There is the violent man, Luke the husband who is a nonentity and Gideon the beekeeper in his simple clothing and with his kind nature. And there is Om wearing 'a white fishnet tank top, a chunky cardigan, and white harem pants'. The women, however are complex, witty, fighters who keep on going and who are not always predictable. They are described clearly, both physically and emotionally with rich inner lives and none of the women see themselves as victims.

The book is also a commentary or side swipe at therapy culture and whether that heals or not. I'm not sure it does anything for Big Swiss, it might help Greta but Beagin does seem to suggest that you can go on and have a life and love after trauma. But what is is about all the insects? ( )
  allthegoodbooks | Jan 25, 2024 |
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Greta called her Big Swiss because she was tall and from Switzerland, and often dressed from top to toe in white, the color of surrender.
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Yes, people age horribly. They suffer strokes. Their bodies and brains fall apart. But the male ego? Firmly intact until the bitter end.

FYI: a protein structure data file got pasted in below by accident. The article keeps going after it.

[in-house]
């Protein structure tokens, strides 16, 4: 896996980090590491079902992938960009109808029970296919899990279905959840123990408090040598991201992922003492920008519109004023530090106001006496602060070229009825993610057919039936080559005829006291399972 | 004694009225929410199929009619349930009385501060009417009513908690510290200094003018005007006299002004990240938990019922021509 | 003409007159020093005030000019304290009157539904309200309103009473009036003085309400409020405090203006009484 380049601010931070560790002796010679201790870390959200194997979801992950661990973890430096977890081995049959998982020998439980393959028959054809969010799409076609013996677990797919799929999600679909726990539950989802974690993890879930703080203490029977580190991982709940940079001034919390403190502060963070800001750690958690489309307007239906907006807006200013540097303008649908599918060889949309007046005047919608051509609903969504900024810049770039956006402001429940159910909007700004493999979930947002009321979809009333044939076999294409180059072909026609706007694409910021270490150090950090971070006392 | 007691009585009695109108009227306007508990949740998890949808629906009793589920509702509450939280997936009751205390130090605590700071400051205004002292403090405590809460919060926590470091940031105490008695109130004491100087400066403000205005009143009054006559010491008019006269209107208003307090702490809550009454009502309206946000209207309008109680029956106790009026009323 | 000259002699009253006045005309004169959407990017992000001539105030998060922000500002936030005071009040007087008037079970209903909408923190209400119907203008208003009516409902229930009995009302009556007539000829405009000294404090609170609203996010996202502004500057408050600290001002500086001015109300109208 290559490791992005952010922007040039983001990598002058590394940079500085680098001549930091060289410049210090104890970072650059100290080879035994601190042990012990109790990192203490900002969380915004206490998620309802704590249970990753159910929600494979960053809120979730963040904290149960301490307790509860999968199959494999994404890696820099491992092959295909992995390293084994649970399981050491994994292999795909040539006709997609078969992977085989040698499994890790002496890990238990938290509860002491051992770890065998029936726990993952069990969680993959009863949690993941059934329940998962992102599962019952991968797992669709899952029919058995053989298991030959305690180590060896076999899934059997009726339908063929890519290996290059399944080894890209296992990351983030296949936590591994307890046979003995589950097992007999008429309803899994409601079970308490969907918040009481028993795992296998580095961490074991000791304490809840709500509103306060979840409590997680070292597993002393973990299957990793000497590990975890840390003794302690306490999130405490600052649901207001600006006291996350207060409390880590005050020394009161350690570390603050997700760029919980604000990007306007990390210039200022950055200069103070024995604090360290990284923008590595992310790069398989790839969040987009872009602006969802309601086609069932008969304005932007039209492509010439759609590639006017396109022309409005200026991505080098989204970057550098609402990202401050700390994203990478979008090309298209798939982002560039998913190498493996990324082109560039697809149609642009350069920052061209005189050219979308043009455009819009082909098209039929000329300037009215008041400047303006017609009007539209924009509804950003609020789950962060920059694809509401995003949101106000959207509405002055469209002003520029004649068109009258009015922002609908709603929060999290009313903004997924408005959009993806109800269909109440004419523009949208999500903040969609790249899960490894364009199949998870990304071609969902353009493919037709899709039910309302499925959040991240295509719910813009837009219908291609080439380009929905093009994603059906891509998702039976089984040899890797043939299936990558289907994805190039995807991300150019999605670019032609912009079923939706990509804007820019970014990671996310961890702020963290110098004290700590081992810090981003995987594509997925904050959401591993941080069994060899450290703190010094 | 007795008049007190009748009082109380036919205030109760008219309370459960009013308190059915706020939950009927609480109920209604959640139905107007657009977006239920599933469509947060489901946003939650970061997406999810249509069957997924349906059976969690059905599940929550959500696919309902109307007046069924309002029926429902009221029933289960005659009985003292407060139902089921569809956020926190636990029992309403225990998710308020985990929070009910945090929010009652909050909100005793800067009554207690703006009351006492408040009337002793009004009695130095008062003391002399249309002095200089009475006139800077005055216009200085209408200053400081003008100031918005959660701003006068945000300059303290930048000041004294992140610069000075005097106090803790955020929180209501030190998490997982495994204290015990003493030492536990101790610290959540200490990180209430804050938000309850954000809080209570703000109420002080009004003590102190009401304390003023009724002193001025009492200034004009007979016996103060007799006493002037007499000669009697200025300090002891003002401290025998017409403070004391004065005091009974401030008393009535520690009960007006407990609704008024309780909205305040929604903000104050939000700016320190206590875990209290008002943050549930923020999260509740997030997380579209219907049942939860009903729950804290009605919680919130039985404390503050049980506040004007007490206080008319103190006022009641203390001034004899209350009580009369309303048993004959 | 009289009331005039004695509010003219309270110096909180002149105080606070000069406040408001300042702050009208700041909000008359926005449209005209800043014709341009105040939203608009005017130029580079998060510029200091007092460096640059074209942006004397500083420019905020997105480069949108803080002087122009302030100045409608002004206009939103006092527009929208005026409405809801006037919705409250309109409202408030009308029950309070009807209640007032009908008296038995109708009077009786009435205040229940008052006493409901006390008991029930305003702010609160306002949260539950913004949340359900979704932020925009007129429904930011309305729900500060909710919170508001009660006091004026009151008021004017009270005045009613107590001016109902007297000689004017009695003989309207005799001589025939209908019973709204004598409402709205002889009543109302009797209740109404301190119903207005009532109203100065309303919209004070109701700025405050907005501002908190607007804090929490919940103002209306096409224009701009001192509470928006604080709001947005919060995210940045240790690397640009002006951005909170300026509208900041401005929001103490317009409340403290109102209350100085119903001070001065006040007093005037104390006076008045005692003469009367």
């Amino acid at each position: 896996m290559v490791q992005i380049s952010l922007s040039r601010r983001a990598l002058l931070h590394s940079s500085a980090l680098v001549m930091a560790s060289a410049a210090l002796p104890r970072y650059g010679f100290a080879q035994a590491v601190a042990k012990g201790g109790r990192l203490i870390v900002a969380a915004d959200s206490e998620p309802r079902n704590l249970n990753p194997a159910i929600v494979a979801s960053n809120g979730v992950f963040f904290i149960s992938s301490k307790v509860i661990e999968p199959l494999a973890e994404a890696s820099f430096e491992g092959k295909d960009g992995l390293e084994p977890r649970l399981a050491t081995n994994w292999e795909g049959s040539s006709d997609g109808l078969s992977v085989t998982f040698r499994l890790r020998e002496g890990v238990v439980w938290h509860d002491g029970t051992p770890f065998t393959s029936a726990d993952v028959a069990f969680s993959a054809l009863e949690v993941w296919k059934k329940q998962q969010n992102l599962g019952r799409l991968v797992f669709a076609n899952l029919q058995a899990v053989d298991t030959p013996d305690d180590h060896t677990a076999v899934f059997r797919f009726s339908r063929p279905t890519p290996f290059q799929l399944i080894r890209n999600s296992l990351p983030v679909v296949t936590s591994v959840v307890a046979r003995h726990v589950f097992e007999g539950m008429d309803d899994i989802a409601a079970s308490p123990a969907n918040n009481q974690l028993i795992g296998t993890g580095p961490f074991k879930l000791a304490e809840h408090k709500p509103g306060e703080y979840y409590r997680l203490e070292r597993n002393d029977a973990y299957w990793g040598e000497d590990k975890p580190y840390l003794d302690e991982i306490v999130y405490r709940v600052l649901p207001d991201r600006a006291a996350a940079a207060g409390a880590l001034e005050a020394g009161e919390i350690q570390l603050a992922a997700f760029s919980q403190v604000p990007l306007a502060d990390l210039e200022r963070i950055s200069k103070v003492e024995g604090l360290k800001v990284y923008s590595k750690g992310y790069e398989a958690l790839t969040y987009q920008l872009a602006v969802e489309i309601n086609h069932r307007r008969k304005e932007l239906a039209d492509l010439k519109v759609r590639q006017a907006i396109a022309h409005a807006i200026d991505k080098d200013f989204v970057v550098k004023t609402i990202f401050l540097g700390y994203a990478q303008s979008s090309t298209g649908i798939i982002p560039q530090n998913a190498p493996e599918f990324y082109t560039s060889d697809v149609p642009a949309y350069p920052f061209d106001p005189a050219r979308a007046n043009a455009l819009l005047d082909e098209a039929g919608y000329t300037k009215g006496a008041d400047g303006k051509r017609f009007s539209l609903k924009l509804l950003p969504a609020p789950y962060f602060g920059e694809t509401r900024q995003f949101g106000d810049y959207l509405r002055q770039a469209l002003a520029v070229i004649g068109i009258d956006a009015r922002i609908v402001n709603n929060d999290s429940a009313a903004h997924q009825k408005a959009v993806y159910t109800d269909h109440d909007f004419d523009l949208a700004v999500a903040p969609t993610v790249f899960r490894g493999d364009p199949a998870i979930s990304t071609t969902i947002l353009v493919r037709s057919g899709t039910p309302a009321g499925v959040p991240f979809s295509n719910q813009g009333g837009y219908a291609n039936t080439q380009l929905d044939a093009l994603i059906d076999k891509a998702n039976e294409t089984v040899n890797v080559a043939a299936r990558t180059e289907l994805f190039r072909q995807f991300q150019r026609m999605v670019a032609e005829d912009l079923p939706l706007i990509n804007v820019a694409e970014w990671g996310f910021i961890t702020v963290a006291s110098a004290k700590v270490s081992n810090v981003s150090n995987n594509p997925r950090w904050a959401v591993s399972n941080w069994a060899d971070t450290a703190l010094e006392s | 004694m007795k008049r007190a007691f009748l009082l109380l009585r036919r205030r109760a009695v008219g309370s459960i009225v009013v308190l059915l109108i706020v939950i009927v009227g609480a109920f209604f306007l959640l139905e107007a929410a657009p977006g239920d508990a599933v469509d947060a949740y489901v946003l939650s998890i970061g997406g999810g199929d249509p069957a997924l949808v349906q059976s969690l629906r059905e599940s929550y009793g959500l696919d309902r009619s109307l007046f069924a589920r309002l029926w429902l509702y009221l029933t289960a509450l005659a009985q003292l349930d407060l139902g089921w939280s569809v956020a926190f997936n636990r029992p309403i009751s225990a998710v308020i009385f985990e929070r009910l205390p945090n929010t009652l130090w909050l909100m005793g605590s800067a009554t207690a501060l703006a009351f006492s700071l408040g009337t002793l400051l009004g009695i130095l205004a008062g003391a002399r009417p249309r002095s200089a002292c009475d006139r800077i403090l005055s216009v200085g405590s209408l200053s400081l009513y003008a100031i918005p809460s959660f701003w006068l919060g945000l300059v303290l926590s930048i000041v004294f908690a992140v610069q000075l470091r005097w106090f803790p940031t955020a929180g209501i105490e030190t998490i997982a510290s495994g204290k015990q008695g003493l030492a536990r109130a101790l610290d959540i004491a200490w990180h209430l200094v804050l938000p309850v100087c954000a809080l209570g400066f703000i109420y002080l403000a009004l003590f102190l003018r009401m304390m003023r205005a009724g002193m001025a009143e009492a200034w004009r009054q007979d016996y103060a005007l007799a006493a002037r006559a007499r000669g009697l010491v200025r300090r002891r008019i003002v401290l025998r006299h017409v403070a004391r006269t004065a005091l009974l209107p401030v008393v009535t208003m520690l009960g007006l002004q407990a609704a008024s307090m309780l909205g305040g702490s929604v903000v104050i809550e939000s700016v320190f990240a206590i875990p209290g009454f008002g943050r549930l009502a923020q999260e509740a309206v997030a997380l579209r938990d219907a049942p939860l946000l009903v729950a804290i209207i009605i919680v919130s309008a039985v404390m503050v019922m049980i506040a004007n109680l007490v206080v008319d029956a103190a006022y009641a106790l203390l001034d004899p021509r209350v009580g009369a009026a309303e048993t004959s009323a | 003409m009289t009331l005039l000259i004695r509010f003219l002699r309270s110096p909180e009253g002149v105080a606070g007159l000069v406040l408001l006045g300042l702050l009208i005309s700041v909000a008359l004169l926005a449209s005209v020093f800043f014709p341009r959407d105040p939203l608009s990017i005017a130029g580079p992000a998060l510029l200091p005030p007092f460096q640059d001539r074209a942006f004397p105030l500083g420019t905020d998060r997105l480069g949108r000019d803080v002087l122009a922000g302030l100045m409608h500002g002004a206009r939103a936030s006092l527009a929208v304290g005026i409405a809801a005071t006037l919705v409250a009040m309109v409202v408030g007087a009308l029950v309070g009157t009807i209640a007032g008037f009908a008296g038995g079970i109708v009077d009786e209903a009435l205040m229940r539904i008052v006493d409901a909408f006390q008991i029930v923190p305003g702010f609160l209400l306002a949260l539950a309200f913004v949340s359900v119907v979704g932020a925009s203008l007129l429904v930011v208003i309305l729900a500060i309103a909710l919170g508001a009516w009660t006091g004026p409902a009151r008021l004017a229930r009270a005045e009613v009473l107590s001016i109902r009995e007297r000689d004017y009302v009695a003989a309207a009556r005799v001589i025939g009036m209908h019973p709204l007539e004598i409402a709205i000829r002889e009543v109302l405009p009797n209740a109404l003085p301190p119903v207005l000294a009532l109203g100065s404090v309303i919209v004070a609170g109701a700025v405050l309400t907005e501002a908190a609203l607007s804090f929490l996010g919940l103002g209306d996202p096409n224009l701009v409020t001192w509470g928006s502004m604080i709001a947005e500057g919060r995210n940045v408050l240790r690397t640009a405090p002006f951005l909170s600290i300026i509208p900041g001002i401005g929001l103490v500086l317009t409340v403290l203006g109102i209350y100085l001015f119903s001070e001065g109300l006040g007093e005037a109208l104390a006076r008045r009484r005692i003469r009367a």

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"Greta lives with her friend Sabine in an ancient Dutch farmhouse in Hudson, New York. The house, built in 1737, is unrenovated, uninsulated, and full of bees. Greta spends her days transcribing therapy sessions for a sex coach who calls himself Om. She becomes infatuated with his newest client, a repressed married woman she affectionately refers to as Big Swiss, since she's tall, stoic, and originally from Switzerland. Greta is fascinated by Big Swiss's refreshing attitude toward trauma. They both have dark histories, but Big Swiss chooses to remain unattached to her suffering while Greta continues to be tortured by her past. One day, Greta recognizes Big Swiss's voice at the dog park. In a panic, she introduces herself with a fake name and they quickly become enmeshed. Although Big Swiss is unaware of Greta's true identity, Greta has never been more herself with anyone. Her attraction to Big Swiss overrides her guilt, and she'll do anything to sustain the relationship..."--Provided by publisher.